Science fiction films have long been lambasted as the junior version of motion picture offerings, offering imaginary concoctions of human beings in fantastic circumstances. Even films that surpass that line of thinking are overlooked when it’s time to pass out accolades. However, director Neill Blomkampf is changing that line of thinking one film at a time. The Shadow League was recently in attendance at the Crosby Hotel in New York City for the Chappie press conference. Starring Dev Patel, Sigourney Weaver, Ninja, Yo-Landi Visser, Jose Pablo Cantillo, and Hugh Jackman, Chappie tells the story of a genius robotics engineer whose malfunctioning creation becomes sentient. The conversation was heady, lively and more of an enjoyable conversation on life and what it is to be human.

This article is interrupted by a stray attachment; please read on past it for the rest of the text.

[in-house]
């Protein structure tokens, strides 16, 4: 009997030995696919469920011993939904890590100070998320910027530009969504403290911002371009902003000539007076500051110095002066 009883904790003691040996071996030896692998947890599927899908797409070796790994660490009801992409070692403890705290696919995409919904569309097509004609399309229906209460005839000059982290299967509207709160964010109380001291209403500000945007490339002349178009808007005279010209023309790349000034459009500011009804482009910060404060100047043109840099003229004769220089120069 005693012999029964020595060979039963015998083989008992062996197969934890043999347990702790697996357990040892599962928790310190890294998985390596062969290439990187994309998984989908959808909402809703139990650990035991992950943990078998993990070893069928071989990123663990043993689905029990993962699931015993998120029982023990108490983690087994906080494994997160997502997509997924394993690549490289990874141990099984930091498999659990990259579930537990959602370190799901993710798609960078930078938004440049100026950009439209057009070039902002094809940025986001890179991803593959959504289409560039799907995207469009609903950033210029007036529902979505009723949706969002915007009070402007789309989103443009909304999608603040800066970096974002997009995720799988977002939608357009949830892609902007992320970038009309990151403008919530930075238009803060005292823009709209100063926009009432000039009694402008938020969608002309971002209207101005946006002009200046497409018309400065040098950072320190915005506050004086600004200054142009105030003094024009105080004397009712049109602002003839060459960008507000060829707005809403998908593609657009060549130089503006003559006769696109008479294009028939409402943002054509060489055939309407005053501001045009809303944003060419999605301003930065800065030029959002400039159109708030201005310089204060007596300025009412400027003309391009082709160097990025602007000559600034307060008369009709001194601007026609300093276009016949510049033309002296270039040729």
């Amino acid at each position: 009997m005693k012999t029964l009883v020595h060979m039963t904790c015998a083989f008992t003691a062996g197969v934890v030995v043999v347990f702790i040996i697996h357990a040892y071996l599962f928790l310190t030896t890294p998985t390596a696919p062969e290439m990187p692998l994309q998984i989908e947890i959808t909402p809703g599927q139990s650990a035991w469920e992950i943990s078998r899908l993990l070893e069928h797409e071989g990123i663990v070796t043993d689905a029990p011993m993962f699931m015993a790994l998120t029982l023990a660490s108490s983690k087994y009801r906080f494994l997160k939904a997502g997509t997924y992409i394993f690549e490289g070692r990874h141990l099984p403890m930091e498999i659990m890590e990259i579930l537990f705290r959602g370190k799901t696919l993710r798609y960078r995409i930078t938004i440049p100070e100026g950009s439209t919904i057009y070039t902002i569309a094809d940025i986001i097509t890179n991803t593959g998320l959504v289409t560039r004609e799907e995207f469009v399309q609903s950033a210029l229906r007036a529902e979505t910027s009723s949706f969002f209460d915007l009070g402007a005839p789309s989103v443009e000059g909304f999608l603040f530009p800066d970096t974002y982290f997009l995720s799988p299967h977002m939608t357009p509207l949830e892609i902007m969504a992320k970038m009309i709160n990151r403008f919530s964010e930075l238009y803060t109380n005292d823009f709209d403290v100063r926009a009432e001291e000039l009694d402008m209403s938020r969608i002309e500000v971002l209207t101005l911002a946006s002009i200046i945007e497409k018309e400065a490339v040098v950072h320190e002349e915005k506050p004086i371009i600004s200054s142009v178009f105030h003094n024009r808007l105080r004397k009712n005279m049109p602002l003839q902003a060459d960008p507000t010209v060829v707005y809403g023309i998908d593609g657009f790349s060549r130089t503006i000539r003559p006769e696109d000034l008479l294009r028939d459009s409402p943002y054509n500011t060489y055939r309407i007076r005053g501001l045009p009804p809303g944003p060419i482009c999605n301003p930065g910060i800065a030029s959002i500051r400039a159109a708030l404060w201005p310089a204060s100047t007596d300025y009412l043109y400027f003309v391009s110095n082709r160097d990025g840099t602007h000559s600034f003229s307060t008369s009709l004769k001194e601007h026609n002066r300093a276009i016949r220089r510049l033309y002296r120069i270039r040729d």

“One of the great things about working with Neill is he has thought quite deeply about the philosophical parts of this movie,” said Jackman. “Not only about robots becoming sentient, feeling, thinking or that sort of evolution, but also about the very nature of consciousness. What is it? Can we somehow capture or bottle it? He’s actually at a level that I’m well behind. Actually, during the filming of it, I thought about it a lot. Generally, I’m an optimist. I know that at every major turning point in history, the creation of the train for example, there were many, many people that thought this was the end of civilization. That this would be the road to doom for mankind. I’m sure when the television came about, similar things. The Internet as well. I’m a firm believer that the pull for human beings is toward the good, generally, outweighing the bad. I don’t know what it is. Maybe it’s my naïve optimistic view that whatever knowledge we gain, and if it could somehow come to pass as to what consciousness is, it would be used for good. Unlike my character, I like to think optimistically about these sort of advancements and discovery.”